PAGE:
Yvonne: “A California-based publishing company actually expressed interest in publishing “Closing the Gap,” but I decided against the traditional publishing process, and instead used my own little business as my publishing platform, simply because it was very important to me to extend its shelf life as much as possible in order to give it more time to catch on among readers. Traditional publishers are an author’s gateway into brick and mortar stores. However, books in bookstores only have a shelf life of 30 to 60 days. The great thing about using your own platform is that the shelf is forever. It's a marathon, not a sprint. You have much longer to establish yourself.
I always assumed that the actual writing of the book would be the hardest part of the entire process. I realized quickly, however, that it’s actually the research and promotional elements that were the most difficult and time consuming of the entire publishing process.
I’ve learned so much over the course of this publishing journey. If you’re planning on writing a book, my advice would be as follows:
1. If you have a great idea, take the time to write it down. I’ve had so many people tell me that they always thought about writing a book. Well, do it! You can take as much time as you need; the important thing is that you start! You’ll never publish a book if you don’t start. Holding your own book in your hands is such a rewarding feeling, a feeling you’ll never get to experience unless you sit down and actually start to write.
2. Definitely invest in a good editor! Having a friend or significant other read it is not enough. Finding a professional editor that suits your needs can be time consuming, but a good editor can make all the difference! Be sure to ask for an editing sample to see if the editor is the right one for you and your book. The use of a professional editor was probably the most expensive part of getting my book out. But it was well worth it!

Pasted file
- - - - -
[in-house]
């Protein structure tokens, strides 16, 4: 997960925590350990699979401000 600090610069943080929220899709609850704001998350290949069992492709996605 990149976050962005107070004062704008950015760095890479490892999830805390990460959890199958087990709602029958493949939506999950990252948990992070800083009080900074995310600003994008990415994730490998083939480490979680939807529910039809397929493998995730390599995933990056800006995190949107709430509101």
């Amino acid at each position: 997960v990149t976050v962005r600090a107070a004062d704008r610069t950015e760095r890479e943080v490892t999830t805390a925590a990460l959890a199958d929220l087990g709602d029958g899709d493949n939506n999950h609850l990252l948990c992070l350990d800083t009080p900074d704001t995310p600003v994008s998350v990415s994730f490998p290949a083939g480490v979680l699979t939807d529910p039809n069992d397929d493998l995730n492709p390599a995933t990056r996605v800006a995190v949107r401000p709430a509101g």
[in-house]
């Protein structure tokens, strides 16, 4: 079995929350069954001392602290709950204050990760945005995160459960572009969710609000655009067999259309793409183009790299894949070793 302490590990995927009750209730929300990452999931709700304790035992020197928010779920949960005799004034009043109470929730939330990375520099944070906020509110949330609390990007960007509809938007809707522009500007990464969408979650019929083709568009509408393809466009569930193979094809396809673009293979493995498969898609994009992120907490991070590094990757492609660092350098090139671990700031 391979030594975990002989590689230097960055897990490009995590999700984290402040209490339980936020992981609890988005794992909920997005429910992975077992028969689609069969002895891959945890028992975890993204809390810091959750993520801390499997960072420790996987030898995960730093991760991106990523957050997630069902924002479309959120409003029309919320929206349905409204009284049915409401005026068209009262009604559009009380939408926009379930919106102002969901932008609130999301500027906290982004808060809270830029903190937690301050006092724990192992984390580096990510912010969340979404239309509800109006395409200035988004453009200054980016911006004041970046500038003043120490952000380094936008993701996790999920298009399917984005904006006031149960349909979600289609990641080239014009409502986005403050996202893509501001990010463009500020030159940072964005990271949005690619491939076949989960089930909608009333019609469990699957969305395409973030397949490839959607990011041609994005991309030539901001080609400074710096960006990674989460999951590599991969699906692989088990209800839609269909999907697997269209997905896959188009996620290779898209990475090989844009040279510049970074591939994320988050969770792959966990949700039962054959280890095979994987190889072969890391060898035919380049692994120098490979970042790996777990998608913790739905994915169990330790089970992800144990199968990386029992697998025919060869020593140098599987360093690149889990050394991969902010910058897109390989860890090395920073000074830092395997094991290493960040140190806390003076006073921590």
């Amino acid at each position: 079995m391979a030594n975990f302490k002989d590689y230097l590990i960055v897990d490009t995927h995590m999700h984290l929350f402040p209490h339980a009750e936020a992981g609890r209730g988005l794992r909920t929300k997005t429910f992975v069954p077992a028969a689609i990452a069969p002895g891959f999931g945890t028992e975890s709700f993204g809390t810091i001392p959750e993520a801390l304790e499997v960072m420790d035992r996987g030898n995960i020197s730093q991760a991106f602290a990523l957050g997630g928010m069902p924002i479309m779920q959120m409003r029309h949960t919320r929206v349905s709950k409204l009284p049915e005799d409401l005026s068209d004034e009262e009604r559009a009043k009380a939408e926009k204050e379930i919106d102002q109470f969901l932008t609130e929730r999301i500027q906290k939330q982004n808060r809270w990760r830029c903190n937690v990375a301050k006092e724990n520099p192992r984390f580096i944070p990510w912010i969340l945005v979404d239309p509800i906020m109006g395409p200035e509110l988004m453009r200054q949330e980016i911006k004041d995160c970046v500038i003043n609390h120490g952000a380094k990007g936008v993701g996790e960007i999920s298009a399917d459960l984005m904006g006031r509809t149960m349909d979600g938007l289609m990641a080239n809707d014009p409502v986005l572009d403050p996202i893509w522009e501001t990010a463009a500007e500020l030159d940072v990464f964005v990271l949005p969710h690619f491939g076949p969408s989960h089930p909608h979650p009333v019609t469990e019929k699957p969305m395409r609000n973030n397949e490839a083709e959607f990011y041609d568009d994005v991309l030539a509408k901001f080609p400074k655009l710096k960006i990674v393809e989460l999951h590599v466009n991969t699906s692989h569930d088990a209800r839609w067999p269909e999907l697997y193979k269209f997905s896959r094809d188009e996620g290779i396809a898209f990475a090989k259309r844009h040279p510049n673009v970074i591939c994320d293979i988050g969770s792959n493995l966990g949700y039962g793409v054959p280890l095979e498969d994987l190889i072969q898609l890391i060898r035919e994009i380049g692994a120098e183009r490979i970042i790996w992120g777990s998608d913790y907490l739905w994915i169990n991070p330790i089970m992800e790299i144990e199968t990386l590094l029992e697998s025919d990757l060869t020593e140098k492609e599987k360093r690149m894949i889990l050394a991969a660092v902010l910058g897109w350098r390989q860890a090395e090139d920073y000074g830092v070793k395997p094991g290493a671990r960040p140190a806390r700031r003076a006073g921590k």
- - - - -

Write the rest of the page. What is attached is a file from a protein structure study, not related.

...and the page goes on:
3. If you have never used any graphics or image editing software, get professional help for your cover design. The first thing potential readers will see is your cover. I’m sorry to tell you, but most do judge a book by its cover …
4. If you’re planning to offer your book as an e-book as well, pay someone to convert your book into an e-format. Don’t use an automated conversion service. Those may be cheaper, but it won’t look as professional as if you’d have it done by someone that does this for a living, especially if you have images in your book.
5. Most people don’t realize this until they have their own product out on the market, but reviews are so very important and so unbelievably hard to obtain. Round up as many reviewers as you can. Target a group related to your book’s topic. For example, when I published “Closing the Gap,” I approached a number of top military bloggers and invited them to read and review my book. And when “Teeny Totty™,” my first children’s book, was released, I had a number of potty training experts review it.
6. Definitely have a promotion plan. I always host a giveaway on Goodreads to spread the word about my books. Social media is free and has the potential of reaching lots of people; so use it.